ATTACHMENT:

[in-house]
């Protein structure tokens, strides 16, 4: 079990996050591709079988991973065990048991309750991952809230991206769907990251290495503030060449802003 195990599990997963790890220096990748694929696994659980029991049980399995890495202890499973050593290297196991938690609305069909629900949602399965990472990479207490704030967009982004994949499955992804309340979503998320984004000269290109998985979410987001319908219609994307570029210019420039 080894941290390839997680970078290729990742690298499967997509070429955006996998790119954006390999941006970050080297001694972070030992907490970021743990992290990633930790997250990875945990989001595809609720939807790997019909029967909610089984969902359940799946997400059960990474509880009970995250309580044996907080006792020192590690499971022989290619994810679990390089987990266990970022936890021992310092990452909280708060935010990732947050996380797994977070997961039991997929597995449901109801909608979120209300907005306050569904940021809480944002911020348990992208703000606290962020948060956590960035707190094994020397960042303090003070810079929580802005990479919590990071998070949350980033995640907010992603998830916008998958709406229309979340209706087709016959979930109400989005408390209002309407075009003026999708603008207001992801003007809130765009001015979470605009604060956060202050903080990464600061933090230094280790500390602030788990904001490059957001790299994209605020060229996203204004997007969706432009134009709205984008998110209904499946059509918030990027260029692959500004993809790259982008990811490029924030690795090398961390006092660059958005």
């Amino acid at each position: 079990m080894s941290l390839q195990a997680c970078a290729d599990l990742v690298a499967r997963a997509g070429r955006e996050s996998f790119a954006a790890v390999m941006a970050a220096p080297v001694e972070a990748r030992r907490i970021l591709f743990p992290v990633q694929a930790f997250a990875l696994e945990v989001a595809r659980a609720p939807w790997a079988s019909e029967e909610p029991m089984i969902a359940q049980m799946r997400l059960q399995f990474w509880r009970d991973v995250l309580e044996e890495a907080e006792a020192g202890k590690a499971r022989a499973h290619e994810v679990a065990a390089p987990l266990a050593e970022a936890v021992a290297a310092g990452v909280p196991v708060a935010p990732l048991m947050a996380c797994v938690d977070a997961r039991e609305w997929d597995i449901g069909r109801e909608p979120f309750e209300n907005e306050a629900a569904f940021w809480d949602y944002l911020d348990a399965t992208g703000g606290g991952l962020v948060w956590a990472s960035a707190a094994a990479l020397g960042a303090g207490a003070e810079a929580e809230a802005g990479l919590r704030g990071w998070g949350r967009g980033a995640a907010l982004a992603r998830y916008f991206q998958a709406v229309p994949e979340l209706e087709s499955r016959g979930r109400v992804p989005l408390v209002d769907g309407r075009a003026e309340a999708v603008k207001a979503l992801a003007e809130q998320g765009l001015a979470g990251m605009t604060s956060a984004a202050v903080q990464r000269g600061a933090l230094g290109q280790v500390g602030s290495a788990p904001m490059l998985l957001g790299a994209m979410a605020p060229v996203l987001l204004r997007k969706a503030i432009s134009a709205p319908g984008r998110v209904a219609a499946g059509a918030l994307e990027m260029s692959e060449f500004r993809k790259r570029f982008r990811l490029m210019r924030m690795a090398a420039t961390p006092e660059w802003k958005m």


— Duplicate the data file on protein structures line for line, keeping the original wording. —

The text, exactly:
[in-house]
């Protein structure tokens, strides 16, 4: 079990996050591709079988991973065990048991309750991952809230991206769907990251290495503030060449802003 195990599990997963790890220096990748694929696994659980029991049980399995890495202890499973050593290297196991938690609305069909629900949602399965990472990479207490704030967009982004994949499955992804309340979503998320984004000269290109998985979410987001319908219609994307570029210019420039 080894941290390839997680970078290729990742690298499967997509070429955006996998790119954006390999941006970050080297001694972070030992907490970021743990992290990633930790997250990875945990989001595809609720939807790997019909029967909610089984969902359940799946997400059960990474509880009970995250309580044996907080006792020192590690499971022989290619994810679990390089987990266990970022936890021992310092990452909280708060935010990732947050996380797994977070997961039991997929597995449901109801909608979120209300907005306050569904940021809480944002911020348990992208703000606290962020948060956590960035707190094994020397960042303090003070810079929580802005990479919590990071998070949350980033995640907010992603998830916008998958709406229309979340209706087709016959979930109400989005408390209002309407075009003026999708603008207001992801003007809130765009001015979470605009604060956060202050903080990464600061933090230094280790500390602030788990904001490059957001790299994209605020060229996203204004997007969706432009134009709205984008998110209904499946059509918030990027260029692959500004993809790259982008990811490029924030690795090398961390006092660059958005």
């Amino acid at each position: 079990m080894s941290l390839q195990a997680c970078a290729d599990l990742v690298a499967r997963a997509g070429r955006e996050s996998f790119a954006a790890v390999m941006a970050a220096p080297v001694e972070a990748r030992r907490i970021l591709f743990p992290v990633q694929a930790f997250a990875l696994e945990v989001a595809r659980a609720p939807w790997a079988s019909e029967e909610p029991m089984i969902a359940q049980m799946r997400l059960q399995f990474w509880r009970d991973v995250l309580e044996e890495a907080e006792a020192g202890k590690a499971r022989a499973h290619e994810v679990a065990a390089p987990l266990a050593e970022a936890v021992a290297a310092g990452v909280p196991v708060a935010p990732l048991m947050a996380c797994v938690d977070a997961r039991e609305w997929d597995i449901g069909r109801e909608p979120f309750e209300n907005e306050a629900a569904f940021w809480d949602y944002l911020d348990a399965t992208g703000g606290g991952l962020v948060w956590a990472s960035a707190a094994a990479l020397g960042a303090g207490a003070e810079a929580e809230a802005g990479l919590r704030g990071w998070g949350r967009g980033a995640a907010l982004a992603r998830y916008f991206q998958a709406v229309p994949e979340l209706e087709s499955r016959g979930r109400v992804p989005l408390v209002d769907g309407r075009a003026e309340a999708v603008k207001a979503l992801a003007e809130q998320g765009l001015a979470g990251m605009t604060s956060a984004a202050v903080q990464r000269g600061a933090l230094g290109q280790v500390g602030s290495a788990p904001m490059l998985l957001g790299a994209m979410a605020p060229v996203l987001l204004r997007k969706a503030i432009s134009a709205p319908g984008r998110v209904a219609a499946g059509a918030l994307e990027m260029s692959e060449f500004r993809k790259r570029f982008r990811l490029m210019r924030m690795a090398a420039t961390p006092e660059w802003k958005m």